Rounding-up food in NY

With only a few weeks until Thanksgiving, food seems a fitting topic. Discover what native dishes can mean to an ethnic group or neighborhood; the push for fresh products in the city; and the role of immigrants in feeding New York.

  • From African Spotlight: An interview with Lookman Afolayan Mashood, proprietor of the Buka restaurant in Brooklyn, explores a cuisine known to relatively few New Yorkers—Nigerian street food.

  • The Epoch Times covers the national Food Day campaign on Monday, Oct. 22, in which a “NYC Go Sugary Drink Free” booth was set-up in Times Square to inform the public on the potential health effects of soda and other drinks with high levels of sugar.
  • On a similar note, DNAinfo reports on eight bodegas in central Harlem that offer fresh produce, as part of a “Fresh Bodegas” initiative. The program provides a free refrigeration unit in which owners can sell fruits and vegetables. Only 3 percent of bodegas in Harlem sell fresh vegetables.

Getting fresh fruits and vegetables into Harlem bodegas (DNAinfo/Jeff Mays)

  • Meanwhile, Harlem faced another issue: the disappearance of soul food. However, reports that restaurants have begun re-emerging again, this time adapting to changing times and new preferences.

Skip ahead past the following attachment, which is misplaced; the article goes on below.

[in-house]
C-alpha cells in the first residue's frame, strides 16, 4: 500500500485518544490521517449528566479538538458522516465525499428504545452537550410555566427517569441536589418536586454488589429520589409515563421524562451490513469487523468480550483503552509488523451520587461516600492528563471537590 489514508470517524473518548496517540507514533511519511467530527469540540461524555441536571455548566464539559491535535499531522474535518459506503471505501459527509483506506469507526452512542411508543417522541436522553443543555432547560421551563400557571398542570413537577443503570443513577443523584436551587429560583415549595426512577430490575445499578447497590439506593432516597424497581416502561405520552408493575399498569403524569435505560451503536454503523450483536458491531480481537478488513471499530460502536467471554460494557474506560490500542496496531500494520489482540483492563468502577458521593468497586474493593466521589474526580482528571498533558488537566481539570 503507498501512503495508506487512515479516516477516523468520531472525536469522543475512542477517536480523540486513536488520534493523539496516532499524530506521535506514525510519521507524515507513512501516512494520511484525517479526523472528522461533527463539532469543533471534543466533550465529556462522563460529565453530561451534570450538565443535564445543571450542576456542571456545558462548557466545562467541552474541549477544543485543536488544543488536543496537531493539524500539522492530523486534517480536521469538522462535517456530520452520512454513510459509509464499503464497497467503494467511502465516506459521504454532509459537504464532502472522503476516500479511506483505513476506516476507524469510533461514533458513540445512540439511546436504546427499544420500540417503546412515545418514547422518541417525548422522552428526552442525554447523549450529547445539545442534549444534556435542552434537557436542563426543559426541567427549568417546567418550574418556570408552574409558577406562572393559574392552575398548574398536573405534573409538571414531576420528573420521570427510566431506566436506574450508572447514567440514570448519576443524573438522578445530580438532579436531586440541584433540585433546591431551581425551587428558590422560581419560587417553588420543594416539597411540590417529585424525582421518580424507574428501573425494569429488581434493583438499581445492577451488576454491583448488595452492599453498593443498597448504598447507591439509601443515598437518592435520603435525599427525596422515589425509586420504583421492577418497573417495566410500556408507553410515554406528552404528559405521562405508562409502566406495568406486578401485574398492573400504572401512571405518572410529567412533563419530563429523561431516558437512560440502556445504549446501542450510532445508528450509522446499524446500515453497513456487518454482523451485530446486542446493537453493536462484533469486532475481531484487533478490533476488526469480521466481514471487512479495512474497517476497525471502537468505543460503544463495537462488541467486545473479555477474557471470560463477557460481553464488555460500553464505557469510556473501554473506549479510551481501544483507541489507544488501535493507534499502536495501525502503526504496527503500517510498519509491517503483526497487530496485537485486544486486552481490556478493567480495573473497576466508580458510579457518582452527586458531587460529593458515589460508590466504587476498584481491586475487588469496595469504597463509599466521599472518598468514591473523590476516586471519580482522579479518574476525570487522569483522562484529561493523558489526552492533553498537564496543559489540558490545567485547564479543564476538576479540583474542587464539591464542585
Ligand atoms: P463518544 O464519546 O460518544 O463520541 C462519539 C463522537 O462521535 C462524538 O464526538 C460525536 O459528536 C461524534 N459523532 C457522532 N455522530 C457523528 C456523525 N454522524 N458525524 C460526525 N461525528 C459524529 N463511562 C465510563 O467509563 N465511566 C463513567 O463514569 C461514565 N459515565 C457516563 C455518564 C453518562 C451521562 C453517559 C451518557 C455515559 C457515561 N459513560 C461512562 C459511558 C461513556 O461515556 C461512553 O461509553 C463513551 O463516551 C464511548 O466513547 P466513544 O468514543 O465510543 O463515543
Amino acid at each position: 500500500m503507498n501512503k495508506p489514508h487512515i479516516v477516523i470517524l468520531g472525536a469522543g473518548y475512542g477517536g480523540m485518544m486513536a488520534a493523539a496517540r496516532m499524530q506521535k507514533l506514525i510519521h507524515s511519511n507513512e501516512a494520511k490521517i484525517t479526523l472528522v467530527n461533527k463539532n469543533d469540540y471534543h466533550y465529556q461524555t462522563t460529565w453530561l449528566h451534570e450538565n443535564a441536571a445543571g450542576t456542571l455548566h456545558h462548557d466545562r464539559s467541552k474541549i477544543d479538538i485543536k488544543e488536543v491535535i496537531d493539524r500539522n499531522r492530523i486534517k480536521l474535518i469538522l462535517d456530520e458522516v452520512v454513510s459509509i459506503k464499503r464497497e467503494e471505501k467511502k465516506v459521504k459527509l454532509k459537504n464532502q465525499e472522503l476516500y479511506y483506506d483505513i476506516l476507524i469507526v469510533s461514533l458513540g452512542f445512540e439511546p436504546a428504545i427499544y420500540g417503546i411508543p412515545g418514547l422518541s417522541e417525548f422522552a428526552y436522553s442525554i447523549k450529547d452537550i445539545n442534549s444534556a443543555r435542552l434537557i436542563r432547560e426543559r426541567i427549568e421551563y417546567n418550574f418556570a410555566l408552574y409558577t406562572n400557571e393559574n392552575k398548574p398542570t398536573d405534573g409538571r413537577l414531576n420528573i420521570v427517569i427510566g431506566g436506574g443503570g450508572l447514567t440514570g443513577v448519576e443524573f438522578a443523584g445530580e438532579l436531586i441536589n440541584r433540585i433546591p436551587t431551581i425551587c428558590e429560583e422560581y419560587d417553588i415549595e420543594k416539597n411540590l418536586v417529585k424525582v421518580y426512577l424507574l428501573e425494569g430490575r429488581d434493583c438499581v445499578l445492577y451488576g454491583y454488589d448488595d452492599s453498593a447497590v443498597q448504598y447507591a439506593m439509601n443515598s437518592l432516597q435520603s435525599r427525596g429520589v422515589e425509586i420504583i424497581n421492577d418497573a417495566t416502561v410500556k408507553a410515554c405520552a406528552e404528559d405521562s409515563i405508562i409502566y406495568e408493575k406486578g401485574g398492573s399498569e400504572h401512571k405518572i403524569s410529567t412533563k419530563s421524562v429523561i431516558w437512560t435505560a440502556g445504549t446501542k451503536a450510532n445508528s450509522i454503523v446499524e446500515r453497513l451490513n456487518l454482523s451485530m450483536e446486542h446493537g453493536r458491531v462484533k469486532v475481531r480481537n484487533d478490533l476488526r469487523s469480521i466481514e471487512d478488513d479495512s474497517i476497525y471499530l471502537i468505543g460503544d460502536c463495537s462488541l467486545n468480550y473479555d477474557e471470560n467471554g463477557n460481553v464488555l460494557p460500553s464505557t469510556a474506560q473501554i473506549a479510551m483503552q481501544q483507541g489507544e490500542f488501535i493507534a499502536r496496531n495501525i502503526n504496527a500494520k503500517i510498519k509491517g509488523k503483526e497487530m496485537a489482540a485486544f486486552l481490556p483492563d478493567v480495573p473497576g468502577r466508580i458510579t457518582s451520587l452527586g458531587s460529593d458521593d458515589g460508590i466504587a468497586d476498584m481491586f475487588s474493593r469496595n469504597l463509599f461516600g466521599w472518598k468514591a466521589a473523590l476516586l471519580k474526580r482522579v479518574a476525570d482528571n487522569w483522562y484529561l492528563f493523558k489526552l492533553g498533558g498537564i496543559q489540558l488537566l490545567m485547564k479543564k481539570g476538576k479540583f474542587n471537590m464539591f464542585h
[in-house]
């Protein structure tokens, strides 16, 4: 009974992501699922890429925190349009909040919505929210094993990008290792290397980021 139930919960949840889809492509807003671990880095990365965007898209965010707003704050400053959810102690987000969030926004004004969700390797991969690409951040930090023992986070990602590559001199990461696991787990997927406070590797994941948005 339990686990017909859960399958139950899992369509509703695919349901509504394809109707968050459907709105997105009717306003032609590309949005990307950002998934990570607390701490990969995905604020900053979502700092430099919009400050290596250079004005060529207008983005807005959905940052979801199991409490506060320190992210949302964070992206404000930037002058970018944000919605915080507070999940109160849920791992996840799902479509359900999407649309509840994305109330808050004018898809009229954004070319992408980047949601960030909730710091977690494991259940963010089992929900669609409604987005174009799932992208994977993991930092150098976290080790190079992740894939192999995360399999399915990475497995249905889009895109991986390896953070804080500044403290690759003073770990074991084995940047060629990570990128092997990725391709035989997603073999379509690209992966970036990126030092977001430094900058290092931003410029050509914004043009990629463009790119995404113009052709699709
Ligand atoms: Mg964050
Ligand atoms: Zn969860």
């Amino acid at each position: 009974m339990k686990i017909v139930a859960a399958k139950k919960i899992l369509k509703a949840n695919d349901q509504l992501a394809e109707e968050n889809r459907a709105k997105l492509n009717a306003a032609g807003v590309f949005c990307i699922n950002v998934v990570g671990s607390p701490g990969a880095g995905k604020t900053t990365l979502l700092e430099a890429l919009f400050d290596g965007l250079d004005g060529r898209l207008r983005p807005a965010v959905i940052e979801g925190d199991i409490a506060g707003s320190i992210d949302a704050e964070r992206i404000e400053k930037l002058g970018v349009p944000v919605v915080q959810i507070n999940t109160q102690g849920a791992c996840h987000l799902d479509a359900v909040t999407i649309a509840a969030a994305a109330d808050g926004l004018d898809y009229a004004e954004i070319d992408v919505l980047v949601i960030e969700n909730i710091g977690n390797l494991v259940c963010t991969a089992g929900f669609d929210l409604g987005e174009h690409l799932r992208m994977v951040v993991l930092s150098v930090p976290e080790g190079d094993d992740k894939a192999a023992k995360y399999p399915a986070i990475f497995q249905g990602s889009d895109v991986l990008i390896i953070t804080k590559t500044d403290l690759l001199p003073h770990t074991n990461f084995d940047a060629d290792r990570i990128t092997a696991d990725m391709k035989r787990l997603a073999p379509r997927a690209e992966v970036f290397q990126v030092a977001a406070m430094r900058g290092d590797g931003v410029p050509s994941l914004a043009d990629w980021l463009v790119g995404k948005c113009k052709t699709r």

• According to Mayor Bloomberg, 70 percent of New Yorkers who work in the food industry are immigrants; and said City Council Speaker Quinn, immigrants in the city own a disproportionately large number of businesses. In response, according to Feet in Two Worlds, NYC sponsored its first food manufacturing business expo to help immigrant businesses expand beyond their immediate surroundings. The expo provided networking opportunities, along with resources, advice and even a competition.

Also in Voices of NY:

  • From Korea Daily, Mayor Bloomberg meets with Korean Americans–they discuss kimchi and how it doesn’t fit in with current inspection regulations.
  • El Diario La Prensa covers Bronx CAN–a program put together by local organizations and State Senator Gustavo Rivera’s office–which educates the community on following better eating habits.

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